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Water Was on Mars as Curiosity Finds Ancient Streambed

Sep 28, 2012 07:47 AM EDT
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NASA's Curiosity rover has found remnants of a stream on the Mar's surface.

The image of rocks captured by the rover on its current driving path between the north rim of Gale Crater and the base of Mount Sharp contains ancient streambed gravels which gives out a new evidence of the presence of water on Mars.

"From the size of gravels it carried, we can interpret the water was moving about 3 feet per second, with a depth somewhere between ankle and hip deep," Curiosity science co-investigator William Dietrich of the University of California, Berkeley, said in a news release from NASA.

 "Plenty of papers have been written about channels on Mars with many different hypotheses about the flows in them. This is the first time we're actually seeing water-transported gravel on Mars. This is a transition from speculation about the size of streambed material to direct observation of it," he said.

The new evidence came to light when scientists observed two outcrops - Hottah and Link after reviewing images of the outcrops taken by rover's mast camera.  They found that Hottah is actually a tilted block of ancient streambed. These rock outcrops are said to have gravels collected as a whole in different sizes and shapes such as angular and rounded which were possibly transported by the water flow.

Although exact timeframe of the flow of stream could not be estimated, experts have found some clues about it. Based on images that were taken from Mar's orbit, experts found there is an alluvian fan of material which washed away from the rim of Gale crater. The alluvian fan has several water channels sitting uphill of both the Link and Hottah rock outcrops. The occurrence of more number of channels between the rim and the rock conglomerate suggests that the stream did not occur once, but continued for a long time.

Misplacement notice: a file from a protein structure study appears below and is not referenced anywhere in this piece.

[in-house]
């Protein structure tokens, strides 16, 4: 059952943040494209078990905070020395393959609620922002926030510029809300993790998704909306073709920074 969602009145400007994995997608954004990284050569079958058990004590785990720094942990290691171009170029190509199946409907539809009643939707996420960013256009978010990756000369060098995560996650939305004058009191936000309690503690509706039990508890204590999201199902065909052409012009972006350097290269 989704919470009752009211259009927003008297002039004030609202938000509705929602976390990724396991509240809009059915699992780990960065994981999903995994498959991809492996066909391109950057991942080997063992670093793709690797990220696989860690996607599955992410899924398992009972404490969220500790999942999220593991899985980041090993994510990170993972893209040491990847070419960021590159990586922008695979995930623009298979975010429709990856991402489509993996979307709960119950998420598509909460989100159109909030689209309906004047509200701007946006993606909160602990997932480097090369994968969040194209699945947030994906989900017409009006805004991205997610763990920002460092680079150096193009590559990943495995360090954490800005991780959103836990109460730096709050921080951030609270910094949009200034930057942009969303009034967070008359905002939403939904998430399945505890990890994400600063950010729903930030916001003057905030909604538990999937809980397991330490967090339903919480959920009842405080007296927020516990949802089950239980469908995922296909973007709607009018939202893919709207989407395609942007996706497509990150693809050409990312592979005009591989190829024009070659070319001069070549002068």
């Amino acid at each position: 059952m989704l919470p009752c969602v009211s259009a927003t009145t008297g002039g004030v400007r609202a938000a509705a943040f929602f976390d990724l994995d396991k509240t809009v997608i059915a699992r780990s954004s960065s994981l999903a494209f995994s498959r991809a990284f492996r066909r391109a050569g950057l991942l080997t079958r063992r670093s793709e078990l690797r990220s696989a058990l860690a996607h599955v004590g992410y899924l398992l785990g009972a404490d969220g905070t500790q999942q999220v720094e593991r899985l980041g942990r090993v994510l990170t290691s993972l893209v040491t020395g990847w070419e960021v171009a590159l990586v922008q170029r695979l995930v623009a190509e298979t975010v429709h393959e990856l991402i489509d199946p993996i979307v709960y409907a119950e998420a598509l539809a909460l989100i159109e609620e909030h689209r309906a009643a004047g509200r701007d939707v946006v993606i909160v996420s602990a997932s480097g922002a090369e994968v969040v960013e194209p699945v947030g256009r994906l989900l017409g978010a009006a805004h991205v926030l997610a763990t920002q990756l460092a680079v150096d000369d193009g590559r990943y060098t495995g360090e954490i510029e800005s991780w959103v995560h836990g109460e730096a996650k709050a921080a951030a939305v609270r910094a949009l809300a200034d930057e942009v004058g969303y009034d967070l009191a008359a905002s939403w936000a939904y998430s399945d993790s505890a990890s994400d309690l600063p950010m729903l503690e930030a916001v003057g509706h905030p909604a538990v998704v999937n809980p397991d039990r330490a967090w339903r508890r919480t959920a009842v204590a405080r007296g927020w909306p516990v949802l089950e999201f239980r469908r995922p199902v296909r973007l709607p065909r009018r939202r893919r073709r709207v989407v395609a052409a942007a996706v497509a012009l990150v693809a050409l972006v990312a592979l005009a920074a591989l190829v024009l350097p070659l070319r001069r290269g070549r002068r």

Curiosity's ultimate destination will be Mount Sharp, a mountain in Gale crater which has different compositions of sand that could be identified based on its color, to search for habitable environment. This new finding of an ancient stream flow has already given potential evidence of the presence of environment that could have supported life, said NASA scientists.

"A long-flowing stream can be a habitable environment," said John Grotzinger, of the California Institute of Technology and Mars Science Laboratory Project Scientist.

"It is not our top choice as an environment for preservation of organics, though. We're still going to Mount Sharp, but this is insurance that we have already found our first potentially habitable environment," he said.

Curiosity which landed on Mars on Aug. 5 is on a two-year mission in search of chemical elements on the Martian soil that could have possibly supported microbial life.

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